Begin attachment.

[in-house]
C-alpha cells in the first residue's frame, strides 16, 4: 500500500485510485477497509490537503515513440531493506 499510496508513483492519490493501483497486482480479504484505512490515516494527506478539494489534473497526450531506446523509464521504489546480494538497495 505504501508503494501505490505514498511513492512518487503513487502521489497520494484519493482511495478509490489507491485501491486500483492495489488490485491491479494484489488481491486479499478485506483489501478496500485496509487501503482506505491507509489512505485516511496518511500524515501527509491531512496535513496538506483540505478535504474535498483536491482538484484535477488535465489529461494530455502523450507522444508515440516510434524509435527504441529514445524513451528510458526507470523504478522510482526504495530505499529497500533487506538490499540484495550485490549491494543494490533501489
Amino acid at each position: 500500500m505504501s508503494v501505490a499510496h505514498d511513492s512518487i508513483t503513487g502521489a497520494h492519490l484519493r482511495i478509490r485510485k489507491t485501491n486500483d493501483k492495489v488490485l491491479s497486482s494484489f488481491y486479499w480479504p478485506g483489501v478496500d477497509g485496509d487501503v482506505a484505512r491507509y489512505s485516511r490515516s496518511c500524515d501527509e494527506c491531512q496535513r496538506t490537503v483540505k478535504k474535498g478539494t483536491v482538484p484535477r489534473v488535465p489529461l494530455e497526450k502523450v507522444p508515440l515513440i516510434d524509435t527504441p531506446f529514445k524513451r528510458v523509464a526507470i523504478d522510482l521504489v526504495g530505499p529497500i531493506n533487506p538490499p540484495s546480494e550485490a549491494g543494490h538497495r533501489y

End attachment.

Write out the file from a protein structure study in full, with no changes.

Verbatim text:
[in-house]
C-alpha cells in the first residue's frame, strides 16, 4: 500500500485510485477497509490537503515513440531493506 499510496508513483492519490493501483497486482480479504484505512490515516494527506478539494489534473497526450531506446523509464521504489546480494538497495 505504501508503494501505490505514498511513492512518487503513487502521489497520494484519493482511495478509490489507491485501491486500483492495489488490485491491479494484489488481491486479499478485506483489501478496500485496509487501503482506505491507509489512505485516511496518511500524515501527509491531512496535513496538506483540505478535504474535498483536491482538484484535477488535465489529461494530455502523450507522444508515440516510434524509435527504441529514445524513451528510458526507470523504478522510482526504495530505499529497500533487506538490499540484495550485490549491494543494490533501489
Amino acid at each position: 500500500m505504501s508503494v501505490a499510496h505514498d511513492s512518487i508513483t503513487g502521489a497520494h492519490l484519493r482511495i478509490r485510485k489507491t485501491n486500483d493501483k492495489v488490485l491491479s497486482s494484489f488481491y486479499w480479504p478485506g483489501v478496500d477497509g485496509d487501503v482506505a484505512r491507509y489512505s485516511r490515516s496518511c500524515d501527509e494527506c491531512q496535513r496538506t490537503v483540505k478535504k474535498g478539494t483536491v482538484p484535477r489534473v488535465p489529461l494530455e497526450k502523450v507522444p508515440l515513440i516510434d524509435t527504441p531506446f529514445k524513451r528510458v523509464a526507470i523504478d522510482l521504489v526504495g530505499p529497500i531493506n533487506p538490499p540484495s546480494e550485490a549491494g543494490h538497495r533501489y